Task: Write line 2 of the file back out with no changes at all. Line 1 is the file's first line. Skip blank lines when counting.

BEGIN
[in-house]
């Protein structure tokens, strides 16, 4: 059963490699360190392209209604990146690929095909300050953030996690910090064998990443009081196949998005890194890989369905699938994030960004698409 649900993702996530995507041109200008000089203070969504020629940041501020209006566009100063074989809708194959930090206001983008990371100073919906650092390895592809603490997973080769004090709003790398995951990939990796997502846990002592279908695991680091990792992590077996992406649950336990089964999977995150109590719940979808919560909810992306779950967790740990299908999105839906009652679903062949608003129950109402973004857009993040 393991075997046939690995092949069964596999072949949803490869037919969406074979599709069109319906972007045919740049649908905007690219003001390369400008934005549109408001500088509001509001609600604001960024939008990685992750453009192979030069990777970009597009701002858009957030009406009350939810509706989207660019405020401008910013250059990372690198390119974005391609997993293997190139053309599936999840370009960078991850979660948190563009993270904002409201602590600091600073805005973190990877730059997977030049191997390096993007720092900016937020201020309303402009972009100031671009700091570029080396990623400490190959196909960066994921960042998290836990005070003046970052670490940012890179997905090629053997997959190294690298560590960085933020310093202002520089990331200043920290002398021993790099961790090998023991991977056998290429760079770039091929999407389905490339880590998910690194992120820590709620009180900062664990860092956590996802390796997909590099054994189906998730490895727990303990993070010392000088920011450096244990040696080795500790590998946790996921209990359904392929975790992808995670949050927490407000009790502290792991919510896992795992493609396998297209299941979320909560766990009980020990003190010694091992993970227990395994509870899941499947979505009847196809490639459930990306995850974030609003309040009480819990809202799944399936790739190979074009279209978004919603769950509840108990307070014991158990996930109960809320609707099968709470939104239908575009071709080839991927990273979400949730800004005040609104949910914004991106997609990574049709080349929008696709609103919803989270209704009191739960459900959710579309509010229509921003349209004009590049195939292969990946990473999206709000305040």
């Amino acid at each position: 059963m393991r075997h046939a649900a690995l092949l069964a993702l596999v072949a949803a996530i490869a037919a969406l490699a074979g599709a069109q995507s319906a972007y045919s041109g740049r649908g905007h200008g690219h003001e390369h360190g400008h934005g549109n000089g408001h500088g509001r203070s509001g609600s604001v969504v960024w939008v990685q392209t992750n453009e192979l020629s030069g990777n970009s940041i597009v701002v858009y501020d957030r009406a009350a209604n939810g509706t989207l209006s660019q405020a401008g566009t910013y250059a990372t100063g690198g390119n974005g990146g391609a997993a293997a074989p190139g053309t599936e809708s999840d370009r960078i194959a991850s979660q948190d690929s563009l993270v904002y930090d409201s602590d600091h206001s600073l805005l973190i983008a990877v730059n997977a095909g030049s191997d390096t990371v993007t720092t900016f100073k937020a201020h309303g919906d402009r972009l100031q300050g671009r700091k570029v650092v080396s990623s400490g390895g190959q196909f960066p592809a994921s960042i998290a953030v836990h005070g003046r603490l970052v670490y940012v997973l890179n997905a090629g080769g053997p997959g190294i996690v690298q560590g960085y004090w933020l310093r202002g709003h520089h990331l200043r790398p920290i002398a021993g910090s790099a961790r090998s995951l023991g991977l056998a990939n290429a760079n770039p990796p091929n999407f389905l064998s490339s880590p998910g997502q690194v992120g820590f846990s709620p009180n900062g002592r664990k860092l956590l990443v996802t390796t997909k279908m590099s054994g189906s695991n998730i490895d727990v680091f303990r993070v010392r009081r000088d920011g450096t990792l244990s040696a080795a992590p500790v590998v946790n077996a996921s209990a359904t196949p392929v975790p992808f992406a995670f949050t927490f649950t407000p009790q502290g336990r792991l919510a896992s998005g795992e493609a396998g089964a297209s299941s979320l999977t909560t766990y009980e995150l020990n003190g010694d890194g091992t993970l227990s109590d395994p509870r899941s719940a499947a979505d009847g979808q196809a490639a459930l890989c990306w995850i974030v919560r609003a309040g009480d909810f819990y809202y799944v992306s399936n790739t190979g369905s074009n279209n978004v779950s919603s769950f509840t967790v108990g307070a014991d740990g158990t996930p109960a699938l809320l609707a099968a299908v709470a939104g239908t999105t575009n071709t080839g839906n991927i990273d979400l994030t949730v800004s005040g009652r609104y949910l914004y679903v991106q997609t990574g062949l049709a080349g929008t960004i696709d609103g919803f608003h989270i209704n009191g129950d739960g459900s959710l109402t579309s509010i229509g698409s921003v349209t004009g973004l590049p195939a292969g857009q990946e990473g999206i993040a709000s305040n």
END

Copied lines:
């Protein structure tokens, strides 16, 4: 059963490699360190392209209604990146690929095909300050953030996690910090064998990443009081196949998005890194890989369905699938994030960004698409 649900993702996530995507041109200008000089203070969504020629940041501020209006566009100063074989809708194959930090206001983008990371100073919906650092390895592809603490997973080769004090709003790398995951990939990796997502846990002592279908695991680091990792992590077996992406649950336990089964999977995150109590719940979808919560909810992306779950967790740990299908999105839906009652679903062949608003129950109402973004857009993040 393991075997046939690995092949069964596999072949949803490869037919969406074979599709069109319906972007045919740049649908905007690219003001390369400008934005549109408001500088509001509001609600604001960024939008990685992750453009192979030069990777970009597009701002858009957030009406009350939810509706989207660019405020401008910013250059990372690198390119974005391609997993293997190139053309599936999840370009960078991850979660948190563009993270904002409201602590600091600073805005973190990877730059997977030049191997390096993007720092900016937020201020309303402009972009100031671009700091570029080396990623400490190959196909960066994921960042998290836990005070003046970052670490940012890179997905090629053997997959190294690298560590960085933020310093202002520089990331200043920290002398021993790099961790090998023991991977056998290429760079770039091929999407389905490339880590998910690194992120820590709620009180900062664990860092956590996802390796997909590099054994189906998730490895727990303990993070010392000088920011450096244990040696080795500790590998946790996921209990359904392929975790992808995670949050927490407000009790502290792991919510896992795992493609396998297209299941979320909560766990009980020990003190010694091992993970227990395994509870899941499947979505009847196809490639459930990306995850974030609003309040009480819990809202799944399936790739190979074009279209978004919603769950509840108990307070014991158990996930109960809320609707099968709470939104239908575009071709080839991927990273979400949730800004005040609104949910914004991106997609990574049709080349929008696709609103919803989270209704009191739960459900959710579309509010229509921003349209004009590049195939292969990946990473999206709000305040």